|TORONTO – The Ontario government released its final bait management strategy to protect the province’s lakes and rivers from the threat of invasive species and fish diseases. As part of this new strategy, the government will be establishing four bait management zones to limit the movement of live bait across the province.”It is critically important to protect and preserve our lakes and rivers for people to enjoy for generations to come,” said Mike Harris, Parliamentary Assistant to the Minister of Natural Resources and Forestry. “This new strategy will go a long way towards reducing the risk of spreading aquatic invasive species and fish diseases that pose a serious threat to our fisheries and biodiversity. This initiative will also help us increase business certainty for the commercial industry that relies on bait.”Haldimand-Norfolk MPP Toby Barrett, who was Parliamentary Assistant to the Minister of Natural |
Resources and Forestry when the bait review process started, led a cross-province consultation to garner input from industry stakeholders, anglers and others.“This document is a good compromise between protecting the environment, supporting an Ontario industry that is important in rural and northern Ontario and supplying anglers with bait to catch fish,” Barrett said.Live bait that is harvested in one area of the province is often shipped, sold, and later used in another region. If unused bait is not disposed of properly, invasive and other illegal bait species that may be mistakenly mixed in with the bait, or fish infected with disease, have the potential to establish new populations or infect other fish in the new waterbody.To prevent the spread of invasive species and fish diseases through the movement of live bait, four bait management zones will be established across the province. This will limit the movement of most bait to the same bait management zone where it was harvested. Individual anglers who wish to use live bait outside of their own bait management zone will be required to purchase bait from a licensed commercial bait operator in the zone where they will be fishing.”Our government is committed to protecting the province’s lakes and rivers while ensuring the baitfish industry can continue to thrive,” said John Yakabuski, Minister of Natural Resources and Forestry. “We will continue to work with industry and key stakeholders to implement the bait management policy to ensure a smooth transition.”The final Sustainable Bait Management Strategy, posted on the Environmental Registry of Ontario, is a result of extensive engagement with bait operators, stakeholder groups, the public, and Indigenous communities. They provided input on key elements related to the use and movement of bait, the type of bait allowed, and administrative improvements.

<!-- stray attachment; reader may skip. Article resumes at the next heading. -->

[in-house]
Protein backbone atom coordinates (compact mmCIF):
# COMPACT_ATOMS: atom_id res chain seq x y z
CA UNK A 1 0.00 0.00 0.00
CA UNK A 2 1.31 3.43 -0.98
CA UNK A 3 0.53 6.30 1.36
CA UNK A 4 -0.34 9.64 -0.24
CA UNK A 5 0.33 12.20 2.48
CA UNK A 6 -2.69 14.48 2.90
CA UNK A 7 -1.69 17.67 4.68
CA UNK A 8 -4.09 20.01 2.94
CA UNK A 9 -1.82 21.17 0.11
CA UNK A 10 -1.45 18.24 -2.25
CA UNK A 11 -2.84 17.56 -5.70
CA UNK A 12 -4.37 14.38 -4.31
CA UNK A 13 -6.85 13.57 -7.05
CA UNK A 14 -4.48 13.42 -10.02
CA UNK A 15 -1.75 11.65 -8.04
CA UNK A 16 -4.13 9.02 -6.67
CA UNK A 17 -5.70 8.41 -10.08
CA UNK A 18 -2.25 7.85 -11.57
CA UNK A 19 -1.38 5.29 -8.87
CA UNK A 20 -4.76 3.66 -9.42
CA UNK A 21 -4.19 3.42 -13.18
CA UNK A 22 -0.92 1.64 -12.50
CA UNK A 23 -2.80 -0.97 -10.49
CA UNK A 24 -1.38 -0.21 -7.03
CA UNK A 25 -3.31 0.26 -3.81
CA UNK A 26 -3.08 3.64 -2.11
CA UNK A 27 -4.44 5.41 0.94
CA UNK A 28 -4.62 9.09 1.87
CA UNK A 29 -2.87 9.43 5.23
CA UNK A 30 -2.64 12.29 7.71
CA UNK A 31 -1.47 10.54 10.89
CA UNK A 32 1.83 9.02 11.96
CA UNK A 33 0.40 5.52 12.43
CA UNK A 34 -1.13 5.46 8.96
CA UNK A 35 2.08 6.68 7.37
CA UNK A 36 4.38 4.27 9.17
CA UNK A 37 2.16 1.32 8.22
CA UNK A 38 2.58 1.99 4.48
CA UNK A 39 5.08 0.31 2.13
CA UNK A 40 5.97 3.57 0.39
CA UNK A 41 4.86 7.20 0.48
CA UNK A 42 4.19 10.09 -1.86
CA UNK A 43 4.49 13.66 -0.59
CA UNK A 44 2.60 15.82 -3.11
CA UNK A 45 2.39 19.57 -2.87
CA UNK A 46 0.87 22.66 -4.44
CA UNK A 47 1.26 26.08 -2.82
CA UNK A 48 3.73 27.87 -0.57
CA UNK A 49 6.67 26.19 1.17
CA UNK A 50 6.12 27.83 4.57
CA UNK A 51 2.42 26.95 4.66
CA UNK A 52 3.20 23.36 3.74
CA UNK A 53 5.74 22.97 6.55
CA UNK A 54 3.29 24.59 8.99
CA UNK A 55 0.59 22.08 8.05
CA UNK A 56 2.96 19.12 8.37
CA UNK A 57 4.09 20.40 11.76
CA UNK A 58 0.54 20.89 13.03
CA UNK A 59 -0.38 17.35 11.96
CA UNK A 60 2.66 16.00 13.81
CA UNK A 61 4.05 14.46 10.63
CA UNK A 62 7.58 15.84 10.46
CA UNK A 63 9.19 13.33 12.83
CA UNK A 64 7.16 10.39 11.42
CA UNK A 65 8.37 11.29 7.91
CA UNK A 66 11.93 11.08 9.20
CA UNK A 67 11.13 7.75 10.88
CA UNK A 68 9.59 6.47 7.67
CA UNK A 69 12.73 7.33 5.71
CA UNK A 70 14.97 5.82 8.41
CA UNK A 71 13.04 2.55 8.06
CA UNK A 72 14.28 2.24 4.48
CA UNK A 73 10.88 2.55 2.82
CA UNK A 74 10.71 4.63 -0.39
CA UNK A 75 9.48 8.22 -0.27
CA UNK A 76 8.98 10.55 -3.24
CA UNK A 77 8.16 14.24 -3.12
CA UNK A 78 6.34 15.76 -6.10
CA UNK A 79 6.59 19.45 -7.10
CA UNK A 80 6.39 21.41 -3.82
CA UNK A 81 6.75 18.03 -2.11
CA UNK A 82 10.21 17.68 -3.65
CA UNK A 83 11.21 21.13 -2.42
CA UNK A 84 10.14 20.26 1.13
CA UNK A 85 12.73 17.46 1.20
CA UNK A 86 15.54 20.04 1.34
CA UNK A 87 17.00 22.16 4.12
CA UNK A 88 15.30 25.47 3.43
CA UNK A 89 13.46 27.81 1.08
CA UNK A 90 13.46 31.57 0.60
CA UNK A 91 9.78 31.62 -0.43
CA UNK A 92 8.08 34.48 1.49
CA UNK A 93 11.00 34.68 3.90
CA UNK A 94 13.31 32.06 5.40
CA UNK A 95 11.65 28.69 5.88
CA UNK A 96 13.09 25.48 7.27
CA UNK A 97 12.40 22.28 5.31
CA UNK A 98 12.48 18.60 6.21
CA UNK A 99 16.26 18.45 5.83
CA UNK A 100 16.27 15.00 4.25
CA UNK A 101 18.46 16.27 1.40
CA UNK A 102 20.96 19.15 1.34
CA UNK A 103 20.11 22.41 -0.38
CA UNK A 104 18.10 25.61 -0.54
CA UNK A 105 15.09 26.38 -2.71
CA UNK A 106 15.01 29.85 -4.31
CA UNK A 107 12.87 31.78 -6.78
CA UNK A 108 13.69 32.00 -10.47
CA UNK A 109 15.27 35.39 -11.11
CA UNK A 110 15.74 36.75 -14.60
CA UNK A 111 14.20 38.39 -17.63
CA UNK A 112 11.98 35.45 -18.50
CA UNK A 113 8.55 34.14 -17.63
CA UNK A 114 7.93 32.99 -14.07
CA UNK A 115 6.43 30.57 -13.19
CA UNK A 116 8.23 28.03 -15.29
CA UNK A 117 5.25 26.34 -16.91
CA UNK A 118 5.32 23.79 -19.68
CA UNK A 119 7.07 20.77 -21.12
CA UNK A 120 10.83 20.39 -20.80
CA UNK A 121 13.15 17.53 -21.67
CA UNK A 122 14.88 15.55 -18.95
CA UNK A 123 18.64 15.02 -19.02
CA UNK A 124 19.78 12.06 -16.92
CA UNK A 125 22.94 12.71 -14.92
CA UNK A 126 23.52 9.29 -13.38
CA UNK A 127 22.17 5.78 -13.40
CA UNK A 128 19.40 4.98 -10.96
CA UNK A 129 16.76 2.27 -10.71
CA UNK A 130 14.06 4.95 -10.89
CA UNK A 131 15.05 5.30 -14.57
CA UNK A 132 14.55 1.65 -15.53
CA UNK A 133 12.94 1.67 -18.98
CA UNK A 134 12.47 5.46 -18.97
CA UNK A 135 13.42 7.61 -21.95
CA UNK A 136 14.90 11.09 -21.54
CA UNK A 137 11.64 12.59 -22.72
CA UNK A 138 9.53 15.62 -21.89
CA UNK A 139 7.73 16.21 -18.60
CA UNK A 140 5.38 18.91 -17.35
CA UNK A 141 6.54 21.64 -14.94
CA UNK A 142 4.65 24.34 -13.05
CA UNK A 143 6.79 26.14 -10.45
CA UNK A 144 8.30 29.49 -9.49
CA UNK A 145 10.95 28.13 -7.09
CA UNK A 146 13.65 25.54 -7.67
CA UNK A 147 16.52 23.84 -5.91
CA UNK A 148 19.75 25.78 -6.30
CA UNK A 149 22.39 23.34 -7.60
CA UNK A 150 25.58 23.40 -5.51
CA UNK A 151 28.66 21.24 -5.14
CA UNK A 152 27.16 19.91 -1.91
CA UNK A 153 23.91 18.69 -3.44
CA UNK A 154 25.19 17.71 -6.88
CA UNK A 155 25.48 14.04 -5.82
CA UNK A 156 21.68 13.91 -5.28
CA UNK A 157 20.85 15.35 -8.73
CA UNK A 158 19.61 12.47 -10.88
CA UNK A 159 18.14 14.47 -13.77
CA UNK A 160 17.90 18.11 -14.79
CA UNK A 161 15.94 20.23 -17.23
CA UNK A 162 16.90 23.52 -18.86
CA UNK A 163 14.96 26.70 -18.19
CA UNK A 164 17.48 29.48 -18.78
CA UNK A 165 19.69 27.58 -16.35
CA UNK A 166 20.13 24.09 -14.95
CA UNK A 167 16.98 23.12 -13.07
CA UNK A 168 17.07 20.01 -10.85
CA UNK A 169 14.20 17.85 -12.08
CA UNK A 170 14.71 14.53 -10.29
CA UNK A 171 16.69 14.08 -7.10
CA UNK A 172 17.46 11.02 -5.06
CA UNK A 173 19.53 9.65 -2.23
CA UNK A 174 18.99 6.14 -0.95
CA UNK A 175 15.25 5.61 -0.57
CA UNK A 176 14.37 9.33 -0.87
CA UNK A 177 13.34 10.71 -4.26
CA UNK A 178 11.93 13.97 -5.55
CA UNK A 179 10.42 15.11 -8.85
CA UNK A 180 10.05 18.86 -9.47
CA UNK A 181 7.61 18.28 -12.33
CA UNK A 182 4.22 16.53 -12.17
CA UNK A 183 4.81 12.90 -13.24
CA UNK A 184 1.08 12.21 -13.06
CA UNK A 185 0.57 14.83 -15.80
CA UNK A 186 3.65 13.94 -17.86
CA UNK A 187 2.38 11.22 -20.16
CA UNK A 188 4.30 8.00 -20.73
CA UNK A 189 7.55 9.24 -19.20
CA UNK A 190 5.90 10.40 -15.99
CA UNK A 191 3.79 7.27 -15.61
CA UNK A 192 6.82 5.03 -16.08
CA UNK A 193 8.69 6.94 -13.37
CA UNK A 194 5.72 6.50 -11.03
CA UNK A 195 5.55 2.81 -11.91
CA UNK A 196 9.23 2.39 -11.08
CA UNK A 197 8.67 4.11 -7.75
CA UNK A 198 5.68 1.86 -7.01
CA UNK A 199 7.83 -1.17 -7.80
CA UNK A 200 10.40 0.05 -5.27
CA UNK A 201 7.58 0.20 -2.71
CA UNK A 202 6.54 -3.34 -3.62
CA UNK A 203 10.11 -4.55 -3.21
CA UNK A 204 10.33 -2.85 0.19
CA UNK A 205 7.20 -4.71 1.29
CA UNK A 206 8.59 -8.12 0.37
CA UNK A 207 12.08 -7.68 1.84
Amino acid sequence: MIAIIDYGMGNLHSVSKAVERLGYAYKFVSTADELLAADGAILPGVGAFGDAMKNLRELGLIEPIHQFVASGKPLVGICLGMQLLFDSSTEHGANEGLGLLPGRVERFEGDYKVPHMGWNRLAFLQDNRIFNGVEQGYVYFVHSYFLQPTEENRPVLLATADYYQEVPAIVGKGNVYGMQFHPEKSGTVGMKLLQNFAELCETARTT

Ontario’s bait industry is estimated to be worth $23 million per year.
In 2020-2021, Ontario is investing over $2 million to support ongoing research, monitoring, and management of invasive species across the province.
Ontario is the only jurisdiction in Canada that has standalone invasive species legislation. The Invasive Species Act provides legislative tools to prohibit and restrict certain invasive species and carriers that facilitate the movement of invasive species.
Protecting our environment from invasive species by working with partners and other governments and using tools to prevent, detect and respond to invasions is a commitment under the Made-in-Ontario Environment Plan.
Anglers spend more than $1.6 billion annually in Ontario and support jobs in many rural and northern communities that depend on recreational fishing.
The use of bait is one route for the potential spread of fish-based diseases (e.g., viral hemorrhagic septicemia [VHS]) and invasive species (e.g., round goby) across Ontario.
Bait Management Review
Fishing with live bait